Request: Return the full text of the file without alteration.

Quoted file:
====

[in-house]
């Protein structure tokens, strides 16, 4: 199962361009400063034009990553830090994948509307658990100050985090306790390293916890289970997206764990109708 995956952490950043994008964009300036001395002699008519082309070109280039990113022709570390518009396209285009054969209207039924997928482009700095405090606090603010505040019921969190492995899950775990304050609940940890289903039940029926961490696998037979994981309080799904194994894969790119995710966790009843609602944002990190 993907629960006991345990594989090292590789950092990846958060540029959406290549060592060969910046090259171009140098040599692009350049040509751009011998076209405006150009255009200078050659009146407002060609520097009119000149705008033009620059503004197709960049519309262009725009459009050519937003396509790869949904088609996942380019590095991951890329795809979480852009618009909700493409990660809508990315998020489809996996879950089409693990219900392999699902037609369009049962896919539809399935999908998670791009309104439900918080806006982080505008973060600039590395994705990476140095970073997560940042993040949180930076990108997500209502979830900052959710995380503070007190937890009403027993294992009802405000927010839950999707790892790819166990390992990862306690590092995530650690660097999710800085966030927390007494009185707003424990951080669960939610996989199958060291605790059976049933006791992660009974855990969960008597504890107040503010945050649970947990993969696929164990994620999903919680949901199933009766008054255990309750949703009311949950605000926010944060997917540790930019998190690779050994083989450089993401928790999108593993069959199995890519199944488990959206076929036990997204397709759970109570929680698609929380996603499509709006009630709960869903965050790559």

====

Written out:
[in-house]
């Protein structure tokens, strides 16, 4: 199962361009400063034009990553830090994948509307658990100050985090306790390293916890289970997206764990109708 995956952490950043994008964009300036001395002699008519082309070109280039990113022709570390518009396209285009054969209207039924997928482009700095405090606090603010505040019921969190492995899950775990304050609940940890289903039940029926961490696998037979994981309080799904194994894969790119995710966790009843609602944002990190 993907629960006991345990594989090292590789950092990846958060540029959406290549060592060969910046090259171009140098040599692009350049040509751009011998076209405006150009255009200078050659009146407002060609520097009119000149705008033009620059503004197709960049519309262009725009459009050519937003396509790869949904088609996942380019590095991951890329795809979480852009618009909700493409990660809508990315998020489809996996879950089409693990219900392999699902037609369009049962896919539809399935999908998670791009309104439900918080806006982080505008973060600039590395994705990476140095970073997560940042993040949180930076990108997500209502979830900052959710995380503070007190937890009403027993294992009802405000927010839950999707790892790819166990390992990862306690590092995530650690660097999710800085966030927390007494009185707003424990951080669960939610996989199958060291605790059976049933006791992660009974855990969960008597504890107040503010945050649970947990993969696929164990994620999903919680949901199933009766008054255990309750949703009311949950605000926010944060997917540790930019998190690779050994083989450089993401928790999108593993069959199995890519199944488990959206076929036990997204397709759970109570929680698609929380996603499509709006009630709960869903965050790559």